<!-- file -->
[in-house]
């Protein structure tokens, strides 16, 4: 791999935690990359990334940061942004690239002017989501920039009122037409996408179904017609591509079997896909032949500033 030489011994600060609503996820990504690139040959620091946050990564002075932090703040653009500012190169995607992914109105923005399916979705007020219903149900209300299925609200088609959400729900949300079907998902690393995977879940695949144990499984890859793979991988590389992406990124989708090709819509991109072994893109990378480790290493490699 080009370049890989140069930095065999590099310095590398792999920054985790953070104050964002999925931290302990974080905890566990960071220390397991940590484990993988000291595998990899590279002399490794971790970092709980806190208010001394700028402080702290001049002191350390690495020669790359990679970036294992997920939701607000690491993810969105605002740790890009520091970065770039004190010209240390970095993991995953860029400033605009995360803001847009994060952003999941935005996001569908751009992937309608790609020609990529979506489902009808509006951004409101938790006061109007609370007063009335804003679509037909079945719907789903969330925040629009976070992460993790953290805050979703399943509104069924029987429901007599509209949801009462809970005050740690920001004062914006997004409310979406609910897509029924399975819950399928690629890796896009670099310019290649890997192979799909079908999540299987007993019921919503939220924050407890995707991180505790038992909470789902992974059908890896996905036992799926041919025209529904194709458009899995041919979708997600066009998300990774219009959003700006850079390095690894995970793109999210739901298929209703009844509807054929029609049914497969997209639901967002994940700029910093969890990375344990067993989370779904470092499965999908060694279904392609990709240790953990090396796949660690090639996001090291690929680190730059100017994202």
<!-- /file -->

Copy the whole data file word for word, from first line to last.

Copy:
[in-house]
């Protein structure tokens, strides 16, 4: 791999935690990359990334940061942004690239002017989501920039009122037409996408179904017609591509079997896909032949500033 030489011994600060609503996820990504690139040959620091946050990564002075932090703040653009500012190169995607992914109105923005399916979705007020219903149900209300299925609200088609959400729900949300079907998902690393995977879940695949144990499984890859793979991988590389992406990124989708090709819509991109072994893109990378480790290493490699 080009370049890989140069930095065999590099310095590398792999920054985790953070104050964002999925931290302990974080905890566990960071220390397991940590484990993988000291595998990899590279002399490794971790970092709980806190208010001394700028402080702290001049002191350390690495020669790359990679970036294992997920939701607000690491993810969105605002740790890009520091970065770039004190010209240390970095993991995953860029400033605009995360803001847009994060952003999941935005996001569908751009992937309608790609020609990529979506489902009808509006951004409101938790006061109007609370007063009335804003679509037909079945719907789903969330925040629009976070992460993790953290805050979703399943509104069924029987429901007599509209949801009462809970005050740690920001004062914006997004409310979406609910897509029924399975819950399928690629890796896009670099310019290649890997192979799909079908999540299987007993019921919503939220924050407890995707991180505790038992909470789902992974059908890896996905036992799926041919025209529904194709458009899995041919979708997600066009998300990774219009959003700006850079390095690894995970793109999210739901298929209703009844509807054929029609049914497969997209639901967002994940700029910093969890990375344990067993989370779904470092499965999908060694279904392609990709240790953990090396796949660690090639996001090291690929680190730059100017994202």